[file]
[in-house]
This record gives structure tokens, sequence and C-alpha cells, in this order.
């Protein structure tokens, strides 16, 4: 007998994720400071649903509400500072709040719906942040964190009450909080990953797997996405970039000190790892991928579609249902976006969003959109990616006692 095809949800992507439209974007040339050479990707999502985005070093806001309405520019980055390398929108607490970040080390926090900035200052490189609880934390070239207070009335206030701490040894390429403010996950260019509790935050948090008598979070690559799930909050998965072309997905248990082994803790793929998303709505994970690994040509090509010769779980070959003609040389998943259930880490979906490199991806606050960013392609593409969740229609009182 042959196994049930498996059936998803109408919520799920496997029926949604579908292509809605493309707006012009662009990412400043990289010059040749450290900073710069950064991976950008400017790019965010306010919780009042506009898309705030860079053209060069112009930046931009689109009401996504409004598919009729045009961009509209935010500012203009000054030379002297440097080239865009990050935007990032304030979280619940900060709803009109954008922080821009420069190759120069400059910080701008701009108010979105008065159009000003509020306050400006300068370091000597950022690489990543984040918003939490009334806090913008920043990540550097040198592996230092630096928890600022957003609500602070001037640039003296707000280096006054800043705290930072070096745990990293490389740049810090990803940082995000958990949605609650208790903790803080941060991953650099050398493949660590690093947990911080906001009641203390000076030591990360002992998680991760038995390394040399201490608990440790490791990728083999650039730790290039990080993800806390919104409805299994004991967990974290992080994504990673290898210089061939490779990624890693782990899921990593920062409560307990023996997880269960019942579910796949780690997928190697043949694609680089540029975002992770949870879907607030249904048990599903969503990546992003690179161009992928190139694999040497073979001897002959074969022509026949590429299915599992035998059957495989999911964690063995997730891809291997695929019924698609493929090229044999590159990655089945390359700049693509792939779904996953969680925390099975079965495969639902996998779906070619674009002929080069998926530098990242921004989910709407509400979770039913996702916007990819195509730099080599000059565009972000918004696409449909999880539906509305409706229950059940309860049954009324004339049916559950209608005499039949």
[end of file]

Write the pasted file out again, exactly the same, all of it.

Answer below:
[in-house]
This record gives structure tokens, sequence and C-alpha cells, in this order.
């Protein structure tokens, strides 16, 4: 007998994720400071649903509400500072709040719906942040964190009450909080990953797997996405970039000190790892991928579609249902976006969003959109990616006692 095809949800992507439209974007040339050479990707999502985005070093806001309405520019980055390398929108607490970040080390926090900035200052490189609880934390070239207070009335206030701490040894390429403010996950260019509790935050948090008598979070690559799930909050998965072309997905248990082994803790793929998303709505994970690994040509090509010769779980070959003609040389998943259930880490979906490199991806606050960013392609593409969740229609009182 042959196994049930498996059936998803109408919520799920496997029926949604579908292509809605493309707006012009662009990412400043990289010059040749450290900073710069950064991976950008400017790019965010306010919780009042506009898309705030860079053209060069112009930046931009689109009401996504409004598919009729045009961009509209935010500012203009000054030379002297440097080239865009990050935007990032304030979280619940900060709803009109954008922080821009420069190759120069400059910080701008701009108010979105008065159009000003509020306050400006300068370091000597950022690489990543984040918003939490009334806090913008920043990540550097040198592996230092630096928890600022957003609500602070001037640039003296707000280096006054800043705290930072070096745990990293490389740049810090990803940082995000958990949605609650208790903790803080941060991953650099050398493949660590690093947990911080906001009641203390000076030591990360002992998680991760038995390394040399201490608990440790490791990728083999650039730790290039990080993800806390919104409805299994004991967990974290992080994504990673290898210089061939490779990624890693782990899921990593920062409560307990023996997880269960019942579910796949780690997928190697043949694609680089540029975002992770949870879907607030249904048990599903969503990546992003690179161009992928190139694999040497073979001897002959074969022509026949590429299915599992035998059957495989999911964690063995997730891809291997695929019924698609493929090229044999590159990655089945390359700049693509792939779904996953969680925390099975079965495969639902996998779906070619674009002929080069998926530098990242921004989910709407509400979770039913996702916007990819195509730099080599000059565009972000918004696409449909999880539906509305409706229950059940309860049954009324004339049916559950209608005499039949």